Tiltfactor’s card game uses word association to challenge race and gender stereotyping, with research suggesting that it successfully impacts the player's thinking
We’ve seen plenty of educational games designed to teach skills — such as coding — but can games also be used to teach mindsets? Research suggests that a new card game by Tiltfactor could have found a way to reduce prejudice through gaming.
Called ‘Buffalo’, the game works through word association. Players turn over card pairs to reveal objective descriptions, such as ‘female – athlete’ or ‘African American – scientist’ and then must name a person with those attributes to win. Research by Tiltfactor, based at Dartmouth College in the US, shows that participation in the game (compared to a control group) reduced players’ levels of stereotyping in later surveys. The team suggest that their critical-thinking approach could provide a framework for making any gaming process a socially responsible and fun experience.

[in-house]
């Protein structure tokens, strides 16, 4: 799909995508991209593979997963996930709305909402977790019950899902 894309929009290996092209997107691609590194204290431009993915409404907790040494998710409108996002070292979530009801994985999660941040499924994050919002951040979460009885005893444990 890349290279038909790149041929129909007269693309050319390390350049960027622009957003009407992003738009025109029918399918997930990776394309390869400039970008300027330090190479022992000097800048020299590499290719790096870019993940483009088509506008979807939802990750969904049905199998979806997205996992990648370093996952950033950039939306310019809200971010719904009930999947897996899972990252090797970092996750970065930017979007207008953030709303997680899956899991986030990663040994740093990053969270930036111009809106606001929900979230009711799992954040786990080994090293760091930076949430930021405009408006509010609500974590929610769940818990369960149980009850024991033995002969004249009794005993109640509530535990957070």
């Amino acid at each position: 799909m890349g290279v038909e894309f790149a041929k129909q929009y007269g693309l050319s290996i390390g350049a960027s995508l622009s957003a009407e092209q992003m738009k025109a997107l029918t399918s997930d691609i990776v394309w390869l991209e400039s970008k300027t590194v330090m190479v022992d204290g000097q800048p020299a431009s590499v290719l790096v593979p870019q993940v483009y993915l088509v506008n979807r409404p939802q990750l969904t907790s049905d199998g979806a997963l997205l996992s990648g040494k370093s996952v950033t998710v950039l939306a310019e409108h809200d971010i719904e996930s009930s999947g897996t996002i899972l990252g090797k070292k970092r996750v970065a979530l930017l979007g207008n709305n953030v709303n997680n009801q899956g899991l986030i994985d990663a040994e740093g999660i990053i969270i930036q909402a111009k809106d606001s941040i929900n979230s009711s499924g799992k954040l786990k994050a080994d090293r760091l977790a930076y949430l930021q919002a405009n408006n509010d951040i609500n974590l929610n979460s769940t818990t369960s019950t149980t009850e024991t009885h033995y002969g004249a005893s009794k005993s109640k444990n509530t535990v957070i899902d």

With women’s representation in video games being linked with the continued prevalence of misogyny in gaming communities, creating subtly educational games might be a way to combat media-driven preconceptions. How else could gaming methods help with education?